An observation that many energy companies are in trouble is so passé—if that word is ever used to describe anything in private debt. The question now facing investors is what to do with their positions in oil and gas companies, a particular dilemma that some business development companies (BDCs) are facing.
The question looms over the industry as Franklin Square’s BDC, FS Investment Corporation and affiliates, stands poised to take a controlling stake in Warren Resources, a Denver-based business currently under bankruptcy protection.
The exploration and development company, which focuses on domestic onshore oil and gas reserves, is scheduled to seek approval on 25 July of a plan outline that would give FS Investment and its affiliates 82.5 percentof the new equity. If the company wins court approval of its plan outline, Warren Resources can begin rounding up creditor support to exit bankruptcy. FS held Warren Resources’ first-lien debt before the company filed its Chapter 11 petition on 2 June.
“Many BDCs are unloading or at least willing to unload (for the right price) their energy positions,” First Avenue Partners’ Ben Schryber, global head of credit at the placement agent, said in an email, noting that the debt is illiquid. While BDCs with underperforming energy loans may dump some of their holdings, BDCs with performing energy loans may still shed some positions if the managers want to reduce risk, he added.
Apollo Investment Corporation is among the BDCs with a heavy energy exposure. It has invested in several oil and gas companies that underwent a Chapter 11 bankruptcy proceeding, including Miller Energy Resources and Venoco Oil and Gas.
A source familiar with the matter said Apollo is working to exit some of its energy positions.
A May report from Wells Fargo BDC analyst Jonathan Bock noted that investments in energy “continue to weigh” on Apollo’s net asset value even though the price of oil has rebounded somewhat. In the first quarter, Apollo’s position in Venoco led to a $10 million markdown.
“When we looked at the BDC managers with the hardest-hit energy portfolios, we found that many of the teams making these loans did not possess energy investing skill-sets or experience,” Schryber said.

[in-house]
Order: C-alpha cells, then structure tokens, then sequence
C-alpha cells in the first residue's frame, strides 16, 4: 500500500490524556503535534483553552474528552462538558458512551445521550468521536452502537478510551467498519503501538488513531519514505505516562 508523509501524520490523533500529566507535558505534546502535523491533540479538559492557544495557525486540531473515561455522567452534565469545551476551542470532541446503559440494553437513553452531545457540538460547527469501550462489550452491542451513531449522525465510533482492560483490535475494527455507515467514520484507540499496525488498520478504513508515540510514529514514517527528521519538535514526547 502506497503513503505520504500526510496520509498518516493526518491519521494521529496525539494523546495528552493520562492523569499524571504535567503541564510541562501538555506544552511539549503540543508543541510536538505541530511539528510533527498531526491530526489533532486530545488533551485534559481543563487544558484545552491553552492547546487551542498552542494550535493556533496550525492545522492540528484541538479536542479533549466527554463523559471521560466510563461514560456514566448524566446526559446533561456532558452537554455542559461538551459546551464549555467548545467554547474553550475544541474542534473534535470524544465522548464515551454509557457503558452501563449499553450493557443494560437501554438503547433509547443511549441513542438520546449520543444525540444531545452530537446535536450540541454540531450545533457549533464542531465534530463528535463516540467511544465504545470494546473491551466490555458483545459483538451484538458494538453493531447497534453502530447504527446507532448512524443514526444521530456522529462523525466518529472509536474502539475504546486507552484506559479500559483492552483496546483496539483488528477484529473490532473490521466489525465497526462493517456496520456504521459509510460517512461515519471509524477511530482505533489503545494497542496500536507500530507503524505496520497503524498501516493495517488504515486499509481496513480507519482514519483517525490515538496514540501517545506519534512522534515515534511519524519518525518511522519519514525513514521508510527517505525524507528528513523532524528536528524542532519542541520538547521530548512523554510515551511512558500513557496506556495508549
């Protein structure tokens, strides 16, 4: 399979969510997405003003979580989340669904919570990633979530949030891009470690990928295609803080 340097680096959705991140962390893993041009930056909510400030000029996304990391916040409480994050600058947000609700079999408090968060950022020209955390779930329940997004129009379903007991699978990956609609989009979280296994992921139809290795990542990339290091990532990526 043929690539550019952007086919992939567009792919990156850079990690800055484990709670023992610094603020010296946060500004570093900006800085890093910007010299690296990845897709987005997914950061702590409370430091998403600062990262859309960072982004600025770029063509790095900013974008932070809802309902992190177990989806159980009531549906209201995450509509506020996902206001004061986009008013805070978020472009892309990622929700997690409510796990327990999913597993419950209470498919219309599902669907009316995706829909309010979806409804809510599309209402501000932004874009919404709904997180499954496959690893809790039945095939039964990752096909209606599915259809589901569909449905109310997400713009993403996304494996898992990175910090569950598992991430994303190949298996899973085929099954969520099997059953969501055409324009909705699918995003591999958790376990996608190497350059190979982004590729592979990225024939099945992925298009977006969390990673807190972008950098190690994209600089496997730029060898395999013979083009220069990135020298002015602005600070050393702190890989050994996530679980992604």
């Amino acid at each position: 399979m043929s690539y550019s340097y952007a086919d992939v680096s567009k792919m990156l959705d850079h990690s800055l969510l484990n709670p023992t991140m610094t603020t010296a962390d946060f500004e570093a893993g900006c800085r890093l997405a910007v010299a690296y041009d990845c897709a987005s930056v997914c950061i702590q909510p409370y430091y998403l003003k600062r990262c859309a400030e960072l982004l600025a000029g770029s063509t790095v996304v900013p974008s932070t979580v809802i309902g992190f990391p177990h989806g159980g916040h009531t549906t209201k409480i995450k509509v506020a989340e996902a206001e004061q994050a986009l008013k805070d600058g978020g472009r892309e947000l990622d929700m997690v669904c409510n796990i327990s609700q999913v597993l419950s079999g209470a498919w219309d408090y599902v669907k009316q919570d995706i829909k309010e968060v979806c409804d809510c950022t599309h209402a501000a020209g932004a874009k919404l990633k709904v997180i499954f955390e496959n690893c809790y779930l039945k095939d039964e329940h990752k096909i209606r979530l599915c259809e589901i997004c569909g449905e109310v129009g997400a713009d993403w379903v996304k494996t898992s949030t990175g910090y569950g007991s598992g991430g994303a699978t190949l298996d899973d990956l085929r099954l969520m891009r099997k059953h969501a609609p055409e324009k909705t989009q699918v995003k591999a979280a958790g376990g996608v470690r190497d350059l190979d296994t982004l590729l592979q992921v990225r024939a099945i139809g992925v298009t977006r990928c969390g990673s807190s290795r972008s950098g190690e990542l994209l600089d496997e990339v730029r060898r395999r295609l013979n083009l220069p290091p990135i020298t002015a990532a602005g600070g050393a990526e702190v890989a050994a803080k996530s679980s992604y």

The energy market has seemingly burned even specialized BDCs. Shareholder returns from Franklin Square’s energy-focused BDC, FS Energy & Power Fund, was down 16 percent over the prior year through 31 March. Warren Resources is FS Energy’s fifth largest holding as a percentage of its portfolio.
FS Energy said in investor material released last fall that it saw opportunity amid the chaos.
“[FS] believes that market volatility will continue to disrupt the flow of credit from banks and the capital markets to energy companies, creating an attractive investment environment for our funds,” the BDC wrote in a case study it published.
The FS BDCs are sub-advised by Blackstone-owned GSO Capital Partners, which itself has a sizeable energy exposure (about 9 percent of assets). In prior conversations with GSO executives, they said they were committed to energy investing, though it’s unlikely they would raise the weighting at this point. They also said they’ve re-underwritten many of their energy positions, where the companies could remain healthy while oil trades at $40-$50 per barrel.
Other BDC managers with large energy books might not be as confident. “Some of the BDC managers we have spoken to admitted that they did not adequately stress test their loans to a collapse in commodity prices,” Schryber said. “The tricky thing about these poorly performing E&P credits is that they really just rely on commodity prices. [The energy market downturn] revealed that you have stick to what you know” when evaluating credits.
While oil prices are no longer hovering around $30 a barrel, the oil market crash still serves as a cautionary tale and it may be time to pare down those investments, if not exiting them completely.